An Insider's Look at Mormon Culture

Posts tagged ‘Mormon Missions’

Every Young Man a Missionary–Not

We have two sons and three daughters. When we tell people two of our children served missions, we look like successful Mormon parents. If we reveal that two daughters and zero sons served missions, we are perceived as failures.

In our defense, we did follow the rules. We talked up missions while our kids were little and invited the missionaries for dinner frequently. We attended relatives’ missionary farewells whenever possible. Still, by the time our sons reached age 19, they were free thinkers who could not honestly urge others to join a church about which they had serious doubts.

“You should make Wort go on a mission,” one friend counseled. I doubt there is any righteous way to force a 19-year-old to act against his personal beliefs. And it’s best for the Church that we didn’t try unrighteous means—“You’ll break my heart if you don’t serve.”

I could imagine Wort engaging contacts in philosophical discussions that discounted reliance on warm, fuzzy feelings as a guide to making decisions. Techie would have turned the discussions into stand-up routines: “The Apostasy. That’s when God gave up on the human race and said, ‘To hell with you. I’m taking a break for the next 1600 years.’”

No, it was best for themselves and the Church that our sons did not serve missions.

There were downsides. Wort found few Mormon girls were willing to date a non-RM. Techie didn’t want to date Mormon girls, so he didn’t care.

A big advantage to our sons not serving missions was that it took them from the established Mormon pattern of completing a mission then marriage, family, education, and career—in that order. Both married after age 30 when they were established in their careers. Their children are a joy to them and not a financial burden.

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Mission Benefits and Side-Benefits

During my True Blue Mormon days, I was shocked to hear a woman gripe about a suggestion that the Church, rather than parents, provide financial support for missionaries. “I’ll pay for my own son’s mission,” she said. “Why should I pay for someone else’s kids? They’re going to get the benefit, not me.” Boy, did she have it wrong, I thought. Missions aren’t primarily to give young people growth experiences. Missions benefit the whole Church by bringing in new members, so why shouldn’t the whole Church pay?

After sending two daughters on missions, I am now more aware of the personal benefits of missions—and perhaps less convinced of their benefit to the Church, statistics notwithstanding. Our oldest daughter, Lolly, served in the Wisconsin Madison Mission. Not a lot of converts during her mission, but one family seemed to be the reason she was sent to that place. She and her companion found and taught a Lutheran pastor, his wife, and son. Baptism was an enormous step for this family as it took away the husband’s employment. The couple were both hearing impaired and their only son was intellectually handicapped. Lolly has a gift for relating to handicapped persons and this is probably what drew this family to the gospel.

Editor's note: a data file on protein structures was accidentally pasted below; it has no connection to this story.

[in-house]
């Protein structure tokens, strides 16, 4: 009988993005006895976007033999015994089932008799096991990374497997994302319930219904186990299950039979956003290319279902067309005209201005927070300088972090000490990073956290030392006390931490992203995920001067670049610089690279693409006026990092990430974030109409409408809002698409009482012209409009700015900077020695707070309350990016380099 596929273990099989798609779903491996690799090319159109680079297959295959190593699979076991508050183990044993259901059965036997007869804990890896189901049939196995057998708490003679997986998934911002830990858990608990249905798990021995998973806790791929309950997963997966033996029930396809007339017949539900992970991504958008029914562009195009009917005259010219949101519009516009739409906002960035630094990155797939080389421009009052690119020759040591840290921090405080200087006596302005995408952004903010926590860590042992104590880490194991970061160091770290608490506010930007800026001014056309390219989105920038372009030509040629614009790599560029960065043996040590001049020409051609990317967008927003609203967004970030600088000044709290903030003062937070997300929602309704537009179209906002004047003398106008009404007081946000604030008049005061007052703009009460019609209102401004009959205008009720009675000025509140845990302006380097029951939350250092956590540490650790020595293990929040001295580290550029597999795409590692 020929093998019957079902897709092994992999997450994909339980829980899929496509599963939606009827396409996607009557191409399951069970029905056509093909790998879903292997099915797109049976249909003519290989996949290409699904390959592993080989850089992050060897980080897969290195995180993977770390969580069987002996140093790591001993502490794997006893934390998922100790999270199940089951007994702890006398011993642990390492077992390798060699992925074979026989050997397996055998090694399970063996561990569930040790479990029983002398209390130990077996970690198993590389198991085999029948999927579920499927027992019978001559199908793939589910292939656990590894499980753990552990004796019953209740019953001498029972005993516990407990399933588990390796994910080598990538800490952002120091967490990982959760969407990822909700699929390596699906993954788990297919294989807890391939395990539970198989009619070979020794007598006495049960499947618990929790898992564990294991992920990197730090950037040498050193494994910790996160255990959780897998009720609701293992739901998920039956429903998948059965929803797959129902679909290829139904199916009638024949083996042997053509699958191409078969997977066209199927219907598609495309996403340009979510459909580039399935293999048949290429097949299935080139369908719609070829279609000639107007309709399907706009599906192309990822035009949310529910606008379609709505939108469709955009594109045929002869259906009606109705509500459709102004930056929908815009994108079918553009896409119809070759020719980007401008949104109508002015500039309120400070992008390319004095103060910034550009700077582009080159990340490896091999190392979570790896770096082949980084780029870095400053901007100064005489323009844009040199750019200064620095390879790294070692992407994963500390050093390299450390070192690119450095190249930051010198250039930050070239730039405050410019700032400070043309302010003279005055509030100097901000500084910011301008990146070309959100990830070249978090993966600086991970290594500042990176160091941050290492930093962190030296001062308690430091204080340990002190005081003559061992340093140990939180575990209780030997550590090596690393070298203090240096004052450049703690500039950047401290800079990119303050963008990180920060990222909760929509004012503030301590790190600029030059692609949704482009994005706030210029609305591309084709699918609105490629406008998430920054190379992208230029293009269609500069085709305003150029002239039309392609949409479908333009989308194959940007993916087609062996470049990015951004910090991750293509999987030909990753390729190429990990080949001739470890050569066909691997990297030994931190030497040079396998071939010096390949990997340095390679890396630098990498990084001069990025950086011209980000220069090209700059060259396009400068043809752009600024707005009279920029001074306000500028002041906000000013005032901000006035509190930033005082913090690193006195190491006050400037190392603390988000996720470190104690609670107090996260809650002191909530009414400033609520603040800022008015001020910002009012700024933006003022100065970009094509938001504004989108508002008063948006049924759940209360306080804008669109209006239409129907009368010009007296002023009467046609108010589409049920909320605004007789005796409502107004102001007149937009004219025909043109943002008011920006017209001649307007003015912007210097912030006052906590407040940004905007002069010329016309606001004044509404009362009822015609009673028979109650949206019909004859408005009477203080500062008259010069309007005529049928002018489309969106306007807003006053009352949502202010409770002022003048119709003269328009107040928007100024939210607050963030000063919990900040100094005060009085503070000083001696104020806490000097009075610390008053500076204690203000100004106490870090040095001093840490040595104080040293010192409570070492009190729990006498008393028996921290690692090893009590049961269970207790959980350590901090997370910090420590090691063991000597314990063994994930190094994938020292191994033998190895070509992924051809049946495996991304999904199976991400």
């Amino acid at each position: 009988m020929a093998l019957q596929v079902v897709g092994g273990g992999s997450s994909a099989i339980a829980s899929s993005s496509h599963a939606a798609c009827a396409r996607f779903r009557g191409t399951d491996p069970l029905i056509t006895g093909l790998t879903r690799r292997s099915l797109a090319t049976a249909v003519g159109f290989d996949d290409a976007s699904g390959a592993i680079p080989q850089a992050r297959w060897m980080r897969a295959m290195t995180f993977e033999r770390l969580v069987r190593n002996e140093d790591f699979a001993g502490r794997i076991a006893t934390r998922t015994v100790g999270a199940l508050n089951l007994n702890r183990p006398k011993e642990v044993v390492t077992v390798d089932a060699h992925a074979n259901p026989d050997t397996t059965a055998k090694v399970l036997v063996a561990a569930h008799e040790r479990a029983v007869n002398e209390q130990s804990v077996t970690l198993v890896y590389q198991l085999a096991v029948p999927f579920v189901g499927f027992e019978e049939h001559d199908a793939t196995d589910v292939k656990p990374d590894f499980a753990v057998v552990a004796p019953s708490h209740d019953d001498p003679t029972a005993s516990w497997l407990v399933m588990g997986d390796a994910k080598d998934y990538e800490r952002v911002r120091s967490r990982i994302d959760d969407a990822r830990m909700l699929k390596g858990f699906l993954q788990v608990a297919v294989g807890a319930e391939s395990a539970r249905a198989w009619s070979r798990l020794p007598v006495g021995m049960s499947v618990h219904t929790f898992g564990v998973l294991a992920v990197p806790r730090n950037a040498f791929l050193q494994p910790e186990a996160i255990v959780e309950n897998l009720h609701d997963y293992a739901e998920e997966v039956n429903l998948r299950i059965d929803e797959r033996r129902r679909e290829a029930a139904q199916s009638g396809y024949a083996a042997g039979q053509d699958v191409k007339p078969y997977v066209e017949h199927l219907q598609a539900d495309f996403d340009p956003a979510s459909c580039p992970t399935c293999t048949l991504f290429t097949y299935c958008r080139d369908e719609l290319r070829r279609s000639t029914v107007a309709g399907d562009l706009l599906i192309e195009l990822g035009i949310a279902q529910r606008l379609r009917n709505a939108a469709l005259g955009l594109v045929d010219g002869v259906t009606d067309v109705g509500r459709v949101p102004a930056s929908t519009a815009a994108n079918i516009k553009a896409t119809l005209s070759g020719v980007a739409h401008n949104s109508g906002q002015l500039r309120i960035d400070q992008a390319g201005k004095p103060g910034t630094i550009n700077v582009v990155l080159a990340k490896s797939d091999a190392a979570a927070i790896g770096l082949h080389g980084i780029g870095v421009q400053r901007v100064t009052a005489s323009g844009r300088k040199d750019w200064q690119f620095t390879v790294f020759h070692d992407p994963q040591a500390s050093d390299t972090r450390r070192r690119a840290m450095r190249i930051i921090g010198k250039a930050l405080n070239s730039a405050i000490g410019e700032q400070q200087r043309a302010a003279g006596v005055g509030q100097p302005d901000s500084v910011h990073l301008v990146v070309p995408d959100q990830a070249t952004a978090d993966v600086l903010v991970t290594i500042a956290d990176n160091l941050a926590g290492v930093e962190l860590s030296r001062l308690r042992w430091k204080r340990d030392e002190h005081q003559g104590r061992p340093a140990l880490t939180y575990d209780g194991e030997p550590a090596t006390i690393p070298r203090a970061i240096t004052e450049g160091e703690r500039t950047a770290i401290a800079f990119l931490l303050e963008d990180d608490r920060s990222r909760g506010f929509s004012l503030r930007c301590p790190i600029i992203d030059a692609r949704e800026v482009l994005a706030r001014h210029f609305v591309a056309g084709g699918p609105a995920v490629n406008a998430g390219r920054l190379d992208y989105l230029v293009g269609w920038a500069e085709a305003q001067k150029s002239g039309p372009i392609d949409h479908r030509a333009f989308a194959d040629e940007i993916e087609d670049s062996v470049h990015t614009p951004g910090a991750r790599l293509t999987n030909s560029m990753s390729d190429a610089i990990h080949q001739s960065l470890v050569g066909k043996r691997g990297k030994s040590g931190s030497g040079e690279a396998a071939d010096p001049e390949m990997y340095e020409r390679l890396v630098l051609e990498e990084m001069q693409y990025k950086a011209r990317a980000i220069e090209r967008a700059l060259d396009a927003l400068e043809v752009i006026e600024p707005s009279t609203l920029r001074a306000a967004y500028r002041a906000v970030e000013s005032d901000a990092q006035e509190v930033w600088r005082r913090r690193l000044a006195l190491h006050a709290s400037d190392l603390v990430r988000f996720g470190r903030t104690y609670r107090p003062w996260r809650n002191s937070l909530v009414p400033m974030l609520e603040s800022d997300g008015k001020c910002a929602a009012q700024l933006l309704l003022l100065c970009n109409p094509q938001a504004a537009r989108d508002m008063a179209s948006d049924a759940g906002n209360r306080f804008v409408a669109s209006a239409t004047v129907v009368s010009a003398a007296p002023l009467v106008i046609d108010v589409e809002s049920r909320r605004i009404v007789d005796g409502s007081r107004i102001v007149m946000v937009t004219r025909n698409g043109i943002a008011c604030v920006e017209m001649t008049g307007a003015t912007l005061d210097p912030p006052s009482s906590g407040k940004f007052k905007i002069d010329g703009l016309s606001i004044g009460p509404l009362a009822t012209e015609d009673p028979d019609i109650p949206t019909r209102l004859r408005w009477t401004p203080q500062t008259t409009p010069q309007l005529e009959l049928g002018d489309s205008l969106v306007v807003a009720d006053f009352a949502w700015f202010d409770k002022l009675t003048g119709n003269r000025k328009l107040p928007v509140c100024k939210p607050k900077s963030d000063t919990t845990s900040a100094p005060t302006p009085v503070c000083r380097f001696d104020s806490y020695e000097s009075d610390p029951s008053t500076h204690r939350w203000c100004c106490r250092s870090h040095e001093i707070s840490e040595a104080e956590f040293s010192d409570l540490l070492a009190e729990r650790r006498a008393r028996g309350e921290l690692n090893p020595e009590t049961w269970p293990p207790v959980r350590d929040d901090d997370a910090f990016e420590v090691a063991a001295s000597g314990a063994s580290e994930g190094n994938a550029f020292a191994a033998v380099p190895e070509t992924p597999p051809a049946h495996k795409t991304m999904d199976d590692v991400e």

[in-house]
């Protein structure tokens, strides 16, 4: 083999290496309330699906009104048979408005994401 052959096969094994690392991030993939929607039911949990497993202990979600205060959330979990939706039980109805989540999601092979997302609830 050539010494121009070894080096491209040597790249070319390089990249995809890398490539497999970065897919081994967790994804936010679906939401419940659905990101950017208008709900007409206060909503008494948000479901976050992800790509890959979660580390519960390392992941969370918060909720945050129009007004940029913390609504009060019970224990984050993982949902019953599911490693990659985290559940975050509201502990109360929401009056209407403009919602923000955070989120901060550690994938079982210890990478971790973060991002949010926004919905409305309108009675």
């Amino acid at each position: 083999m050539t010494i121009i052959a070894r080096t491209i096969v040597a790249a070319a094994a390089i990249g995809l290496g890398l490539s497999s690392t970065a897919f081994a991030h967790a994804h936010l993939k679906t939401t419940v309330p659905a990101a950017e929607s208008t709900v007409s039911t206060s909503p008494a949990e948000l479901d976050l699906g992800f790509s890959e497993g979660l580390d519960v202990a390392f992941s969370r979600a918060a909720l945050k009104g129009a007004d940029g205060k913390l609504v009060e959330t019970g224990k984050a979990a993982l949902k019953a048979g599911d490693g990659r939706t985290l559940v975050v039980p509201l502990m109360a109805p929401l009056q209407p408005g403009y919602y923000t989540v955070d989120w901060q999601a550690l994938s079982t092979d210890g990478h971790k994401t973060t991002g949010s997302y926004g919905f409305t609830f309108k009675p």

The family hung onto their Church membership even though the husband received a ward calling as Scout leader—not always a strong testimony builder. Although she had been transferred, Lolly was allowed to accompany the family to the Chicago temple a year later for their endowments and sealing. She kept in touch with the family after returning home. Within a couple of years, disappointment with the Church, and perhaps other reasons, caused the couple to return to their original faith.

 While the Church didn’t experience much long-lasting growth through Lolly’s mission, she did. Her authoritarian personality and commitment to following rules to the letter caused her to be known as the Nazi-sister. Having to work and live closely with people less understanding than her family caused some introspection and a change of tactics which has served Lolly ever since. Her mission was worth every cent we paid.

Our second daughter, Jaycee, served the in the Marseilles France Mission. Investigators were scarce, baptisms almost non-existent. As far as Jaycee knows, Church membership in France was not increased by her mission. But the personal benefits she received have been long-lasting.  Jaycee’s mission opened her eyes to goodness in the larger world outside the Mormon community—and, of course, she learned French.

I do know that, in general, the Church does increase membership through missionary work. A side-benefit to the Church is the personal growth in missionaries like Lolly who mature and become stronger members on their missions. A lesser benefit to the Church may be missionaries like Jaycee who experience growth that takes them away from Church affiliation. In my book, personal growth trumps institutional growth, and the world is a better place when people develop and live up to their full potential. From our experience, missions are a good use of parents’ resources.

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